Figure 1. Optimal line spacing guides the reader’s eyes efficiently between lines. Too-wide spacing creates distracting “white space”; too-narrow spacing causes readers to jump to the wrong line. The Z shape superimposed over the text illustrates how the eyes move between lines.
Optimal line spacing helps guide the reader’s eyes to the start of the next line. There are no universal rules of thumb that define "optimal" leading, since this varies with factors such as line width, type size, and the display medium. The automatic leading in most modern desktop publishing software represents a good starting point for many purposes, but can also fail quite spectacularly, as the following test reveals: Type (or copy) a paragraph of single-spaced text in your word processor, then resize the document window until it's only a handful of words wide. You'll have no problem reading, and won't skip many lines. Now stretch the window until it's as wide as your screen. At this greater width, you'll find yourself jumping far too often to the wrong line when you sweep your eyes back to the left margin. To determine whether you've chosen an effective line spacing, try reading a trial layout while paying attention to how often you skip lines or find yourself being distracted by the white space between the lines. Increase or decrease the spacing (respectively) to solve the problem.
Designers often argue over the justification of lines of type. Those who prefer full justification (justified at both margins) note the tidiness of the columns of text and claim that the predictability of the left and right margin positions aids reading; the reader's eyes quickly learn how far to move before jumping back to the left margin. Those who prefer ragged right margins claim that fully justified text creates distracting “rivers” of white space flowing through the paragraphs, and that hyphenation at line ends to eliminate this problem produces a “picket fence” effect along the right margin (Figure 2). That pattern is both a visual distraction and a burden on cognition because readers must reassemble the hyphenated words before they can comprehend them. Both groups are justified in their opinions, but in practice, there's little practical difference in reading efficiency between the two approaches if the designer minimized rivers and hyphenation.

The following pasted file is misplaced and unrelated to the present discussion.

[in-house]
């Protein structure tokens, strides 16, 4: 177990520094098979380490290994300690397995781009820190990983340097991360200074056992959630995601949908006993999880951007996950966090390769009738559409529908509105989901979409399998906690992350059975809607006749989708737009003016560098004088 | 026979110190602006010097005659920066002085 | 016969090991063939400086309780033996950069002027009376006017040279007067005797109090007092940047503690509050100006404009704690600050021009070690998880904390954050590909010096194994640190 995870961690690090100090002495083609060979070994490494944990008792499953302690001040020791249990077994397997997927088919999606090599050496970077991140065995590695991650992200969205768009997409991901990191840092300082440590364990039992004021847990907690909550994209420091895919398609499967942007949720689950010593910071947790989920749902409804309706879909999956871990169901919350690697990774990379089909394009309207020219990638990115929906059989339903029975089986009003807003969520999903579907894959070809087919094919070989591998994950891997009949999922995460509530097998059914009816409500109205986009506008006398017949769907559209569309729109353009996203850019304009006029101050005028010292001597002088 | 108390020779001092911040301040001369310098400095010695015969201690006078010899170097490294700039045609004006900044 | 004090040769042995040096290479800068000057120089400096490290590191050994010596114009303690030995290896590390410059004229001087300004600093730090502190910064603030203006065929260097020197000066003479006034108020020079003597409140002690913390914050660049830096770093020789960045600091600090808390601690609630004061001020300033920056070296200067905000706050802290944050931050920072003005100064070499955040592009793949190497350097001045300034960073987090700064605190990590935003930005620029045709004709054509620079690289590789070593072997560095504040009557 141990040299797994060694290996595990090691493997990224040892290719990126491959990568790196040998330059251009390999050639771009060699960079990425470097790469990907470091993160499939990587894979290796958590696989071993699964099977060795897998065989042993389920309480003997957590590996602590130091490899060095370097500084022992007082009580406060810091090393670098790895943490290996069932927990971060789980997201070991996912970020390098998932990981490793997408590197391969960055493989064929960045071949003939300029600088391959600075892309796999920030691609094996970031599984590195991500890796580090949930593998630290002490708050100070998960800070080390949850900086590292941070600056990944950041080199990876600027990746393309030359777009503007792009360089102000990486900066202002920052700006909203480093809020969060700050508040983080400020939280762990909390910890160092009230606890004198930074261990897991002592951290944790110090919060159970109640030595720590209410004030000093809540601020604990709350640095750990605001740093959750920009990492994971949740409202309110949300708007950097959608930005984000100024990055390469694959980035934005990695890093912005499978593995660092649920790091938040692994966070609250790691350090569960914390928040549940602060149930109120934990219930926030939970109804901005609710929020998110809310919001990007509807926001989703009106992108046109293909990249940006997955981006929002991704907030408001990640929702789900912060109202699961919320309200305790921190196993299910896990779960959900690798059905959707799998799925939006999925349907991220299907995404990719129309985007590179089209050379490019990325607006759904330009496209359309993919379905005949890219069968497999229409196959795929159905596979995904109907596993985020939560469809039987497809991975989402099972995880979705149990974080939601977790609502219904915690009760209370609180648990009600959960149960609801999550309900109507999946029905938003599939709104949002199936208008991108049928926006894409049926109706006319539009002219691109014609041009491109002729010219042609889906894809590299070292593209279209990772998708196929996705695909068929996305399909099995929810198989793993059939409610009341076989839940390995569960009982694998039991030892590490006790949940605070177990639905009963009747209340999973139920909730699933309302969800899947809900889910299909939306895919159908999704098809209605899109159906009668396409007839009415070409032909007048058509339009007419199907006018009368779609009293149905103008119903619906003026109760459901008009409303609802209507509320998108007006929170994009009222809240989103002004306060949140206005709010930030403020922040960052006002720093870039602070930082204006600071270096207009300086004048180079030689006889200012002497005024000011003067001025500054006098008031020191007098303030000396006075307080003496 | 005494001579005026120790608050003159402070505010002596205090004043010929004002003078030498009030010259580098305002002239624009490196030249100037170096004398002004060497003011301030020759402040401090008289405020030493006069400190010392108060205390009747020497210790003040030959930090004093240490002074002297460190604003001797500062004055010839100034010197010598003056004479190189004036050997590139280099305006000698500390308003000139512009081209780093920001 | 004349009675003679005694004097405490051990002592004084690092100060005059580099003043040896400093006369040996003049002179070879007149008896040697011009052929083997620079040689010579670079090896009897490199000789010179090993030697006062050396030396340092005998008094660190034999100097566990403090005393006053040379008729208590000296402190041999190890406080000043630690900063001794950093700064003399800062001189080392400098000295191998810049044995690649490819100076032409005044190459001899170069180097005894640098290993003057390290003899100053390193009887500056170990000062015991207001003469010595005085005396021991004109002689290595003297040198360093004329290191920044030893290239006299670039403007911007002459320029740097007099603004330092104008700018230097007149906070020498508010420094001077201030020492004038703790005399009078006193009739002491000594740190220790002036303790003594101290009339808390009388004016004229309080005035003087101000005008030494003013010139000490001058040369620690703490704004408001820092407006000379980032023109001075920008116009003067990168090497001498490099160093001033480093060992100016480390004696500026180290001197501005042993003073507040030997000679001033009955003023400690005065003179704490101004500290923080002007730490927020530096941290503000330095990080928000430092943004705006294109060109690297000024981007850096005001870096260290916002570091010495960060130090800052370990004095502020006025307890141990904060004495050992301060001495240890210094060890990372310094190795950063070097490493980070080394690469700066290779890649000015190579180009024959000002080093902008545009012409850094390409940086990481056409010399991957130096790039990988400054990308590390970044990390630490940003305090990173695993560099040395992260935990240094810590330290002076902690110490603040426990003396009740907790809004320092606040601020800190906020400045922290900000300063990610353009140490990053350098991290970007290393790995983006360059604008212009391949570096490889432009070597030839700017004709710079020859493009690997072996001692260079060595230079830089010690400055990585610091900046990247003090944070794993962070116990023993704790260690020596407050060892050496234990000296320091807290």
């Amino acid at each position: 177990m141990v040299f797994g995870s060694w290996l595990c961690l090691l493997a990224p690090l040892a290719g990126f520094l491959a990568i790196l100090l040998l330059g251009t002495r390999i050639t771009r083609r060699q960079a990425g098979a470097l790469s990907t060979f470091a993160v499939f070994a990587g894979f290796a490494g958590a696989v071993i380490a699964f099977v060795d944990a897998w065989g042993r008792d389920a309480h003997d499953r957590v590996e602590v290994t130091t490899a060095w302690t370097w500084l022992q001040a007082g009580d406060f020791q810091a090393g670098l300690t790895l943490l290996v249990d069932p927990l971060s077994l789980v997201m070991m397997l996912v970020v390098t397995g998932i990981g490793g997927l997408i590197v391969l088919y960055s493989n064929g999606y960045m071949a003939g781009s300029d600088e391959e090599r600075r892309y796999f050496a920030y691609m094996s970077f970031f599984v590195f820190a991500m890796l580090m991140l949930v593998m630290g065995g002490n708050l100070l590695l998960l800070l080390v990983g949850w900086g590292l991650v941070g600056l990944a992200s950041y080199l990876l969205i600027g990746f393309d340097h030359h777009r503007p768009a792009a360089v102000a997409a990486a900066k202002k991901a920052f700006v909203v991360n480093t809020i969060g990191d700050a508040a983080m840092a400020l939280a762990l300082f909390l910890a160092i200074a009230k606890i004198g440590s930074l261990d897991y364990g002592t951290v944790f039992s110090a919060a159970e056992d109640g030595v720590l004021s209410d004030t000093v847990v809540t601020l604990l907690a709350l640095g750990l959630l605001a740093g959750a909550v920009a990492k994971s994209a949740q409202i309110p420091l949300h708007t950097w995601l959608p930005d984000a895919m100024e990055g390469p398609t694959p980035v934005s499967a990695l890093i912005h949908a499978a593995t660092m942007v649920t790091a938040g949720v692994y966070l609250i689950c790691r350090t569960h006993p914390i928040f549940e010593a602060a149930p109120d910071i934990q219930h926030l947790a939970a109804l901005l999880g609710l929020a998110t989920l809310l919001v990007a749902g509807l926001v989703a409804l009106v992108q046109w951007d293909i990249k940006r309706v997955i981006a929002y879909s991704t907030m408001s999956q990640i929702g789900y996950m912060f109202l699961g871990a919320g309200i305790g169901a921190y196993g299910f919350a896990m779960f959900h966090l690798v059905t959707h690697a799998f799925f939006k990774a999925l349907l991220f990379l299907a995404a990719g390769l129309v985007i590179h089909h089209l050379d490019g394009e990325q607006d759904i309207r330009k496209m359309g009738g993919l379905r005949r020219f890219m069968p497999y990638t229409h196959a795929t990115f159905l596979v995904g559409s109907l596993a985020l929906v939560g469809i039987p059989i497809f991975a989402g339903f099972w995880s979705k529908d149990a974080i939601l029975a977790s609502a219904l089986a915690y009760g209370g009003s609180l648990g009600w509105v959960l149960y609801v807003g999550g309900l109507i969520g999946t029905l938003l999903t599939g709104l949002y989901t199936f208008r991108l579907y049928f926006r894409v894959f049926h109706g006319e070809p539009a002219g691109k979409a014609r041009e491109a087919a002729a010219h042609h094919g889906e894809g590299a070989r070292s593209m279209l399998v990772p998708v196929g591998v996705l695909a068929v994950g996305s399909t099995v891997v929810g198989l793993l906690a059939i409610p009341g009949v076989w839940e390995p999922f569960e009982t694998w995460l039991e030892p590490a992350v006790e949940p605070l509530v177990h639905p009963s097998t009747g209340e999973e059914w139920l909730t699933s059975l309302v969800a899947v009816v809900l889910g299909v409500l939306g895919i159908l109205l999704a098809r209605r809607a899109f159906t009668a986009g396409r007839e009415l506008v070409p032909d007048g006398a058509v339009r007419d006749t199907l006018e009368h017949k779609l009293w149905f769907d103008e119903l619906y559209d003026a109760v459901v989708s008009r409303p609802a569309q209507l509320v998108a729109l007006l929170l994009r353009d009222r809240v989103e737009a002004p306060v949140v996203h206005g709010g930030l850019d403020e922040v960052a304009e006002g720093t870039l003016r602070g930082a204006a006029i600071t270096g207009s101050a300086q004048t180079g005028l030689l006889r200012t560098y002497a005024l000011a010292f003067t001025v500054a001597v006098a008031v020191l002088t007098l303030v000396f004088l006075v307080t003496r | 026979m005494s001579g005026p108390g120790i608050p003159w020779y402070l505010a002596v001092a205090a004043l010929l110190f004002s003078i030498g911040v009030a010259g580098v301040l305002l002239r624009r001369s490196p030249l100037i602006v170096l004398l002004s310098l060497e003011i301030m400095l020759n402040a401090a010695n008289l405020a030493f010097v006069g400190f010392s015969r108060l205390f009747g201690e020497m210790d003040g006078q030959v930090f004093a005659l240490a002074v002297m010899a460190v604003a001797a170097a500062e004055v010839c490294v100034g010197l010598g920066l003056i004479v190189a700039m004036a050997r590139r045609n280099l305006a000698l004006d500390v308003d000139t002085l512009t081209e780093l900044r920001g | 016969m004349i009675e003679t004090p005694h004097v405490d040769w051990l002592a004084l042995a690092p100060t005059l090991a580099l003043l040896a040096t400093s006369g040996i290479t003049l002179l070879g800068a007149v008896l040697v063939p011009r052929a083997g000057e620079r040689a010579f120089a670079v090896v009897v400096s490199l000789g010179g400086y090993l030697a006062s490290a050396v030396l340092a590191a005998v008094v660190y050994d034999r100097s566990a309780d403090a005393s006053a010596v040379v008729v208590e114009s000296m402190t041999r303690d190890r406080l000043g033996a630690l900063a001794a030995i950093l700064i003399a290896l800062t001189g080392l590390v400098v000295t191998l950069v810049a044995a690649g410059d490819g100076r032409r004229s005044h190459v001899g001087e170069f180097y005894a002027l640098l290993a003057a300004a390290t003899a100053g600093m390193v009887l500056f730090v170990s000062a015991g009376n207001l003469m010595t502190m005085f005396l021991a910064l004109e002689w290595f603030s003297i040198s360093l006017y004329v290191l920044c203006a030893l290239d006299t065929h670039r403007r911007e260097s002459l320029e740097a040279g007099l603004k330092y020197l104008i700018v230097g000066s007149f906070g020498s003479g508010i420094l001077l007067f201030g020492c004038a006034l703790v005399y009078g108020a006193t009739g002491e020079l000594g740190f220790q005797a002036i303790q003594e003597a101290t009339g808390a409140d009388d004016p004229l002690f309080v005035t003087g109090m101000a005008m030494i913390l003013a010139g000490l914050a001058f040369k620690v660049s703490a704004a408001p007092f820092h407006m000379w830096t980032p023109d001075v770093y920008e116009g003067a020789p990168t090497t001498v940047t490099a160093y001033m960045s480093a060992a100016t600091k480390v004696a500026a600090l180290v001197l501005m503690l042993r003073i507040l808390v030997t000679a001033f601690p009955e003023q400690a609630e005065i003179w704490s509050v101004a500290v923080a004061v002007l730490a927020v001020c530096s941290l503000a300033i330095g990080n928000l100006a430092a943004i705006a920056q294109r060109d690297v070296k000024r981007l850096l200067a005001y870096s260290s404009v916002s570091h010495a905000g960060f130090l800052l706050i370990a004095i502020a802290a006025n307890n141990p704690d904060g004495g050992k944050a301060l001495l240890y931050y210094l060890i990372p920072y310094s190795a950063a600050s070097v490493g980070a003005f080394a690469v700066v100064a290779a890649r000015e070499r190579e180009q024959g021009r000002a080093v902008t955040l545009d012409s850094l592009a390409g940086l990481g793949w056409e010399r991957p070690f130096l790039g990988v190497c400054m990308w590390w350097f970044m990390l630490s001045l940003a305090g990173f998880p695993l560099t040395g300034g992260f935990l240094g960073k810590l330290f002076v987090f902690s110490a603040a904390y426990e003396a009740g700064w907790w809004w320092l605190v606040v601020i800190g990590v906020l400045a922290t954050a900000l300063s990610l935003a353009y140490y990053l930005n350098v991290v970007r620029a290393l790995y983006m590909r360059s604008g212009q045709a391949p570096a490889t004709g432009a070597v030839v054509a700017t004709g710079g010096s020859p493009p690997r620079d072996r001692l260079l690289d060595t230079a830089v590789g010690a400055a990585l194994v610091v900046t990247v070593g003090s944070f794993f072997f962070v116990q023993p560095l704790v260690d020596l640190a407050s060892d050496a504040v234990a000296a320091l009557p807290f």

Figure 2. Full justification (left) can create distracting white “rivers” that are eliminated by ragged-right justification (center). Hyphenation shrinks the rivers, but excess hyphenation creates a picket fence effect (right).
Good typography is complicated because it forces us to balance the interactions among many factors simultaneously, and there are rarely absolutes. For example, the closer you hold your face to the page, the narrower the field of vision; the farther you move from the page, the wider the field. As you move closer to the page, you can comfortably read smaller type, so line length can remain "two alphabets" if you use smaller type; conversely, at greater distances, type size must increase to permit comfortable reading. This is why body text in a novel requires less leading than "display type" on billboards, which are viewed at greater distances that shrink the perceived space between the lines. Although the ratio of line length to leading may be identical, lines of text in this newsletter will be less than 3 inches wide and separated by roughly 1/6th of an inch, whereas billboard text may be 70 feet wide, with lines spaced at a foot or more. Yet both are equally easy to read! [A look back: If you're reading this in your Web browser, the line width is completely under your own control. Stretch the window until you achieve a width that is comfortable for your eyes. Similarly, feel free to zoom in or out to change the text size.]
In the next column, we'll move to an even more micro level and explore the spaces between words and characters.